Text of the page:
anapolis [Md.] february 4th 1784
being intrusted by Grl duportail,1 the officers of his corps & thoses of the legion with the management of their final settlement of accounts, I came to this place near three weeks ago; my intention was to lay our affairs before Congress, & while they had them under their consideration, to go and pay my respects to your Excellency.
I was to that point, when Colonel humphrey told us that you were Going to frederickbourg & to return only, in 10–or–12 days, during that time Congress have determined agreeable to our request, & the distressed Condition of the officers concerned in their resolve, oblige me to make all haste in my power towards Philadelphia, less the thaw should prevent my being there for some weeks, which delay would be Extremely hurtfull to thoses Gentlemen who at this instant are destitute of resources.2
although thoses Circumstances deprive me at present of the honor to pay a visit to your Excellency, I am happy in the idea that as soon I have finally settled with the Superintendant of finance, I shall take a Journey to Virginia, the whole purpose of which will be to see once more the man which I shall love, respect & admire all my days.
General mifflin who intended to pay you a visit with me has posponed the Journey & will go with the chevalier de la Luzern 3—I inclose here a lettre that was Confided to my Care. I have the honor to be with the highest respect your Excellency’s Sir—the most obdt hble st
Armand-Charles Tuffin, marquis de La Rouërie (1750–1793), used the name Armand as an officer in the Continental army after his arrival in America from France in 1777 until his final return to France in 1784. Made colonel commandant of the first battalion of Casimir Pulaski’s Partisan Legion in 1777, he took part in GW’s campaigns until 1779 when the legion joined the expedition against British-held Savannah. After Pulaski’s death at Savannah, Armand assumed command of the Partisan Legion. In 1783 he was made a brigadier general and chief of cavalry in the Continental army. For further details of Armand’s life and family, see Armand to GW, 18 May 1784, and notes and enclosure.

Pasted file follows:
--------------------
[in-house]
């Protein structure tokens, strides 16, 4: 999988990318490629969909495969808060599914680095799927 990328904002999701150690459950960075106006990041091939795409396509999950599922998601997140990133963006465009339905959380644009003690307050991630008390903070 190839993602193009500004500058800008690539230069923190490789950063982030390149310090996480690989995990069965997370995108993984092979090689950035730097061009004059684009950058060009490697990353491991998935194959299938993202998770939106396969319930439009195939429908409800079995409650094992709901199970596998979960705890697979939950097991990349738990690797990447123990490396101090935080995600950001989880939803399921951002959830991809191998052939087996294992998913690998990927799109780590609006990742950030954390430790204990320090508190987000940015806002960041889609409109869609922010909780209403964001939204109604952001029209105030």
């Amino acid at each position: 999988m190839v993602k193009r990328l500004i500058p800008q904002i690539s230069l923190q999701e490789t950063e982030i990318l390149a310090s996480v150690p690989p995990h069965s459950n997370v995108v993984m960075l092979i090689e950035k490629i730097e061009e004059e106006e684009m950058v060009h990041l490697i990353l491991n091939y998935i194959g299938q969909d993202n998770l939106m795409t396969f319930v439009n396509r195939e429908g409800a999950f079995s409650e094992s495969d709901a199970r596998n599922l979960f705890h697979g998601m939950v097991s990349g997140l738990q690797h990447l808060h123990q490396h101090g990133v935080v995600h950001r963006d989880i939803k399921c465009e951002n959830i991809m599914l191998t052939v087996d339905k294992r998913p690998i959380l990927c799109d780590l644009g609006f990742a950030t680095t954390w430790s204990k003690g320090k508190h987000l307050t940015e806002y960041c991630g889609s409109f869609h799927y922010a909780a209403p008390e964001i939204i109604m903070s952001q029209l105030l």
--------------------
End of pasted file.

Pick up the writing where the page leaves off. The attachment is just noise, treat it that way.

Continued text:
1. Antoine-Jean-Louis Le Bègue de Presle Duportail (1743–1802) came to America as a captain of engineers in the French army in 1777, and Congress made him brigadier-general commandant of engineers for the Continental army. GW used him extensively in his campaigns, most notably as chief engineer at the siege at Yorktown. Duportail was a major general when he left the United States in 1783. He returned to America in 1793 to escape the Terror and remained until 1802 when he sailed for home and died on the high seas.
2. On 15 Jan. 1784 at Annapolis, where the Congress was sitting, Armand wrote Thomas Mifflin, president of Congress: “From the command & rank I held in the american army, I find my self at the head of the officers of the first partizan Legion & of the others french Gentlemen who continued in this service untill the end of the war, to represent their Circumstances to Congress & obtain from that hble body such sums on account of their pay & commutation as may Enable them to discharge their debts here & to return to Europe, and at the same time such terms for the payment of the interest & principal of what sums shall remain due to us as to render it practicable to negociate our notes without a material loss” (DNA:PCC, item 164). Armand went on to argue the justice of his claims, and on 22 Jan. the committee to which Armand’s letter had been referred reported to Congress: “That the foreign officers lately in the service of the United States, who were not attached to the line of any particular State, complain of great and singular hardships under which they have laboured during the late war. The pay which they received for a considerable time in depreciated money, was very unequal to their actual expences, nor could they be profited by the recommendations of Congress on the subject of depreciation, which afforded immediate relief to the rest of the army, because there was no State to which they could look for the balance of their pay; hence it followed, that some of them have depended in a great measure for their support, on remittances from their friends in France, while others less fortunate, have contracted considerable debts in America. That in their present situation, they neither have the means of subsisting in America, nor of returning to their native country, unless some part of the money due them by the public shall be paid.” Congress promptly voted to give the officers, “such sums on account of their pay as may be necessary to relieve them from their present embarrassments, and enable those in America to return to their native country” (JCC, description begins Worthington Chauncey Ford et al., eds. Journals of the Continental Congress, 1774-1789. 34 vols. Washington, D.C., 1904–37. description ends 26:43). Four days later, on 26 Jan., Armand wrote Mifflin requesting Congress “to pass a resolve authorizing their financier to take such measures in the settlement of our accounts as will ensure us the punctual payment of the interest of the sums due to us.” And on 3 Feb. Congress directed the superintendent of finance “to take measures, as far as may be consistent with the finances of the United States, for remitting annually to the foreign officers [as specified] . . . the interest of such sums as may remain due to them respectively, after the payments which shall have been made to them in consequence of the resolution of the 22d of January last” (ibid.,65–66). For a discussion of debts due to foreign officers, see La Radiere to GW, 26 April 1789, n.1.